It was a cynical strategy as every U.N. Security Council member recognized Somaliland’s borders decades ago. Wildfires spread. While State Department inaction encouraged proponents of the so-called Khatumo State as a lever against both Somaliland and, by extension, Congress, they created a precedent that has now set other Somali regions aflame. It was not long before the governor of the southern Hiran district decided he too wanted to be the leader of his own state.

Violence also erupted in the Gedo region as local authorities decided they no longer wanted to be part of the Jubbaland state. Clashes also took place in Barawa, in the South West State. Meanwhile, fighting engulfed the normally peaceful Puntland capital of Garowe as militias unleashed by regional president Said Deni abandoned any pretense of democracy in favor of 1990s-style warlordism.

It is not too late for either Somalia or Somaliland, but forcing union and cynically fanning the flames of conflict condemns both. Rather, it is time Blinken and the architects of Clinton’s cynical Somalia embrace cast ego aside and instead approach the region through the lens of U.S. interests, rebuffing China, and consolidating and strengthening democracy where it actually exists.

Michael RubinAbout Michael Rubin

Senior Fellow

Research Areas

Arab politics, Iran, Iraq, Turkey, Horn of Africa

Bio & Experience

Michael Rubin is a senior fellow at the American Enterprise Institute, where he specializes in Iran, Turkey, and the broader Middle East.

A former Pentagon official, Dr. Rubin has lived in post-revolution Iran, Yemen, and both pre-and postwar Iraq. He also spent time with the Taliban before 9/11. For more than a decade, he taught classes at sea about the Horn of Africa and Middle East conflicts, culture, and terrorism, to deployed US Navy and Marine units.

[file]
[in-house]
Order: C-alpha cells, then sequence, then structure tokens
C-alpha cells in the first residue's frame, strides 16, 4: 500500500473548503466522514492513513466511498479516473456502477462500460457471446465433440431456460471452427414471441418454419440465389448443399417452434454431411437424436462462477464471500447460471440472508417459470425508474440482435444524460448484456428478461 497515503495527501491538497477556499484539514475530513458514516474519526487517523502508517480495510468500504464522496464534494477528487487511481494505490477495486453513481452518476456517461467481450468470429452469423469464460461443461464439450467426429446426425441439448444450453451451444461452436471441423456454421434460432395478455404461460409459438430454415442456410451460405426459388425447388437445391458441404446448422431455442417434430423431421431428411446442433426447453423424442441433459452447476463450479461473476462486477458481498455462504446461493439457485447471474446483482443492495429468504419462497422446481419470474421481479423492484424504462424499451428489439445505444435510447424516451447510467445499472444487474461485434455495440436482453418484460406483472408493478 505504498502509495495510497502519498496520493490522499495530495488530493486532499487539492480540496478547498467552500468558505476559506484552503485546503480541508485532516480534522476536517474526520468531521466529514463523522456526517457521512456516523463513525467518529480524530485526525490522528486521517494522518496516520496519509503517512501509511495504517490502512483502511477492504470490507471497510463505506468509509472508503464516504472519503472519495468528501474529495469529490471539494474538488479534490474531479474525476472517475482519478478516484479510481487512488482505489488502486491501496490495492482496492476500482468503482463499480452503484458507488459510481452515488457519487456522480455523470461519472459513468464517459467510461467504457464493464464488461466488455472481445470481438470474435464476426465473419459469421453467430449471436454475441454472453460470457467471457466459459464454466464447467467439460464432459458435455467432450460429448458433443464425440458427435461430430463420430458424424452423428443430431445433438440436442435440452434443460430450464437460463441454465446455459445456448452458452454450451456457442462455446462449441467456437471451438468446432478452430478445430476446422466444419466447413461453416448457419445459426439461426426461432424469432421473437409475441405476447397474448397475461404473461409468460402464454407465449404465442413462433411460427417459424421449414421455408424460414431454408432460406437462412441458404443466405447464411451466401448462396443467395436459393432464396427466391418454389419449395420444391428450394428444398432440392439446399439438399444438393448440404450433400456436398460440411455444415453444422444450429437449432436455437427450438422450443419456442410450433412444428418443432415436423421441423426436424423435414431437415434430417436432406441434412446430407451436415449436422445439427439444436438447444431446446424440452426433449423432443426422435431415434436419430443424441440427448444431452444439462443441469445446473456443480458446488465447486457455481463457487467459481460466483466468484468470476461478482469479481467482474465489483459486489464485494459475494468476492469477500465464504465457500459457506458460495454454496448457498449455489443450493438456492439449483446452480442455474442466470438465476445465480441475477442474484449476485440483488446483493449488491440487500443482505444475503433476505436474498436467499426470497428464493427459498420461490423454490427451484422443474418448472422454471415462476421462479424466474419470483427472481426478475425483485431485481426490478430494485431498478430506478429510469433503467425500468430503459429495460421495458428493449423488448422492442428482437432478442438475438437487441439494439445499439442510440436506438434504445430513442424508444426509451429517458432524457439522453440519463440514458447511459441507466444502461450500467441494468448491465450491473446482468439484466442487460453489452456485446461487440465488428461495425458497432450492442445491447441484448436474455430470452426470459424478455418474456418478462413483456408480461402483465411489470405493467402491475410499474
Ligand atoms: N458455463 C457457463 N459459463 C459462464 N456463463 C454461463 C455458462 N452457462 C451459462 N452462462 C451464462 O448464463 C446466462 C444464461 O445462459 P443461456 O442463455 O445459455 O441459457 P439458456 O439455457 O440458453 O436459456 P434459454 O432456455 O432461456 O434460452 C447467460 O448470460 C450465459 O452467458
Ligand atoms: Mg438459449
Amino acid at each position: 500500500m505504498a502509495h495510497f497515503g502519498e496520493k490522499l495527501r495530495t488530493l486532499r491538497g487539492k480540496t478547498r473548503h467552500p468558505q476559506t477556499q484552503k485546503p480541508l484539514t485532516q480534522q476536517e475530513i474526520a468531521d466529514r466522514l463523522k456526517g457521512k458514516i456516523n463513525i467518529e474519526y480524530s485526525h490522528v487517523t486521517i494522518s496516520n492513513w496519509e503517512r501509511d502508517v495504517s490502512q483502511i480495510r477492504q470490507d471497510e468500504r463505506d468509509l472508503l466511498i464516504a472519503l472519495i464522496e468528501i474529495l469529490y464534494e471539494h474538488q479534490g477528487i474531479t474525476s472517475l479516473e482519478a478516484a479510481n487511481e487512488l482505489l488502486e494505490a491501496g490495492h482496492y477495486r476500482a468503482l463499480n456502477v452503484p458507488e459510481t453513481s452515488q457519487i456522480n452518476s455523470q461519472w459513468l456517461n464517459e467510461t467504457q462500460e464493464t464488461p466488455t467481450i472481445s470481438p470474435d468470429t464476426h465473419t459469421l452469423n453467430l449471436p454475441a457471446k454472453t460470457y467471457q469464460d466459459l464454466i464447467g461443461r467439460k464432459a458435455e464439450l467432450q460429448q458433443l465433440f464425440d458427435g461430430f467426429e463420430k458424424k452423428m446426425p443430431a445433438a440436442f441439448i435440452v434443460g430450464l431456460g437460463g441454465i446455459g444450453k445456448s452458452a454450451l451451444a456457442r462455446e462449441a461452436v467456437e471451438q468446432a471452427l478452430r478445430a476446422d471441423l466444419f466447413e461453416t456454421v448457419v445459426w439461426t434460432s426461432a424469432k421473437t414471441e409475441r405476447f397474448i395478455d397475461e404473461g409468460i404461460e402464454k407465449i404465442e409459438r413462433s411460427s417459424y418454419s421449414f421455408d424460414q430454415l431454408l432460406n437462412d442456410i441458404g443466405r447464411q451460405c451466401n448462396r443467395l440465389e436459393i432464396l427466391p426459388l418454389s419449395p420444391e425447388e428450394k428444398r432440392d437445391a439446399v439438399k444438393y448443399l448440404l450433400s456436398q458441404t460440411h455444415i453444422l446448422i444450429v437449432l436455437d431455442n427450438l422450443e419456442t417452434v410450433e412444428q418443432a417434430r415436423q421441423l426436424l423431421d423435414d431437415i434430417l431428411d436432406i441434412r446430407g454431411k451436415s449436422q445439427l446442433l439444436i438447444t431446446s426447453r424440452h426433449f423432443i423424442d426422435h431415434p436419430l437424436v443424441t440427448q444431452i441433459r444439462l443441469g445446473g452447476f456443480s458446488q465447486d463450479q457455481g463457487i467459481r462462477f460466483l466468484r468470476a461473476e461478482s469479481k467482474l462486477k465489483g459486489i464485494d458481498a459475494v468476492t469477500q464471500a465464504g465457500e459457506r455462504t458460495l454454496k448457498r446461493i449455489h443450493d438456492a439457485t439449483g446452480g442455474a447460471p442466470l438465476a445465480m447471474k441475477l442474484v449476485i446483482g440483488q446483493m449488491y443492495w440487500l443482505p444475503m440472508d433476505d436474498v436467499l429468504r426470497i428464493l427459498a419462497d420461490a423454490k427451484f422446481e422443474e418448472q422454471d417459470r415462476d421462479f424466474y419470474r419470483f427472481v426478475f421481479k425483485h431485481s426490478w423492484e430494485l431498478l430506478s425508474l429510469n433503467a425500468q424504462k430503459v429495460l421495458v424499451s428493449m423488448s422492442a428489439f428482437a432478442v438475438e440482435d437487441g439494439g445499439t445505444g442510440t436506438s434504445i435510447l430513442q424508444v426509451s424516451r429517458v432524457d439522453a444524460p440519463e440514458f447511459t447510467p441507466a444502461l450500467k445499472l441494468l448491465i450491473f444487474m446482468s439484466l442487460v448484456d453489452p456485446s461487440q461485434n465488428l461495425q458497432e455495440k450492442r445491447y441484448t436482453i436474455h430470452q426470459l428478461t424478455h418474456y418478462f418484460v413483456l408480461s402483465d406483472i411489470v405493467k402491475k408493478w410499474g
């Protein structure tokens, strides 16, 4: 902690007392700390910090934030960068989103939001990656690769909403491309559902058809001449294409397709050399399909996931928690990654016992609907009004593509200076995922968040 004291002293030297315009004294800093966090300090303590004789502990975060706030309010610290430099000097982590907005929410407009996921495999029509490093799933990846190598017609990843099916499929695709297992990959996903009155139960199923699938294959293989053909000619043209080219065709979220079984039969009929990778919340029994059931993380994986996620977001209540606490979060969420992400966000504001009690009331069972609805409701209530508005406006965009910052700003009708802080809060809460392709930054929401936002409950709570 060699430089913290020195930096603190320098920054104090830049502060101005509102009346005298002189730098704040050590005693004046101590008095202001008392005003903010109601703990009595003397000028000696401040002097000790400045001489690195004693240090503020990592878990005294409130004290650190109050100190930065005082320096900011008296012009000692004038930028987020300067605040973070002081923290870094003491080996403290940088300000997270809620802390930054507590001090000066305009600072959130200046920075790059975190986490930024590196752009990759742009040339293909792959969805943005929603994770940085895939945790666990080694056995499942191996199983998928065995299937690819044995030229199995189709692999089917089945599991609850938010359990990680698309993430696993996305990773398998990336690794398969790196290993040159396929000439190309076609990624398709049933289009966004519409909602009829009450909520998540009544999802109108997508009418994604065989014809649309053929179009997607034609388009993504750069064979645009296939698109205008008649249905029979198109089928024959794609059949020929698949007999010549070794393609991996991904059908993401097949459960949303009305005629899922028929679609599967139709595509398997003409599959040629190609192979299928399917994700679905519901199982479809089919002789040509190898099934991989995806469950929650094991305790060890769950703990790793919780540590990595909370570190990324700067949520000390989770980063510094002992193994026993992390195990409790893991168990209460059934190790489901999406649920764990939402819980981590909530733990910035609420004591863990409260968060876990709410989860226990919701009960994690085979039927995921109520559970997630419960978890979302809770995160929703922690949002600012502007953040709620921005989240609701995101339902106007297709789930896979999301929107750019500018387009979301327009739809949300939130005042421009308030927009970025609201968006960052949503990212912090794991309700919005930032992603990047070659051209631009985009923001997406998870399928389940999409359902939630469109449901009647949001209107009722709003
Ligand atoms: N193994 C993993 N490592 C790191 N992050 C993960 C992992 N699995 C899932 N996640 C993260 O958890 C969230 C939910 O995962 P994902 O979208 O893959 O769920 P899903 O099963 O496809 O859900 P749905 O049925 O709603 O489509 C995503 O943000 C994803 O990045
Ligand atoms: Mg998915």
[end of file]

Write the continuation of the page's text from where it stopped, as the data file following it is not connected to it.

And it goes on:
Dr. Rubin is the author, coauthor, and coeditor of several books exploring diplomacy, Iranian history, Arab culture, Kurdish studies, and Shi’ite politics, including “Seven Pillars: What Really Causes Instability in the Middle East?” (AEI Press, 2019); “Kurdistan Rising” (AEI Press, 2016); “Dancing with the Devil: The Perils of Engaging Rogue Regimes” (Encounter Books, 2014); and “Eternal Iran: Continuity and Chaos” (Palgrave, 2005).

Dr. Rubin has a Ph.D. and an MA in history from Yale University, where he also obtained a BS in biology.


    • Foreign Military Studies Office: Contract Analyst, 2012–present
    • Naval Postgraduate School: Senior Lecturer, 2007–21
    • Middle East Quarterly: Editor, 2004–09
    • Coalition Provisional Authority (Baghdad): Political Adviser, 2003–04
    • Office of the Secretary of Defense: Staff Adviser, Iran and Iraq, 2002–04
    • Council on Foreign Relations: International Affairs Fellow, 2002–03
    • Hebrew University (Jerusalem): Fellow, The Leonard Davis Institute for International Relations, 2001–02
    • Carnegie Council on Ethics and International Affairs: Fellow, 2000–01
    • Universities of Sulaymani, Salahuddin, and Duhok (Iraqi Kurdistan): Visiting Lecturer, 2000–01
    • Yale University: Lecturer, Department of History, 1999–2000
    • Iranian Studies: Assistant Editor, 1994–97


Ph.D. and MA in history; BS in biology, Yale University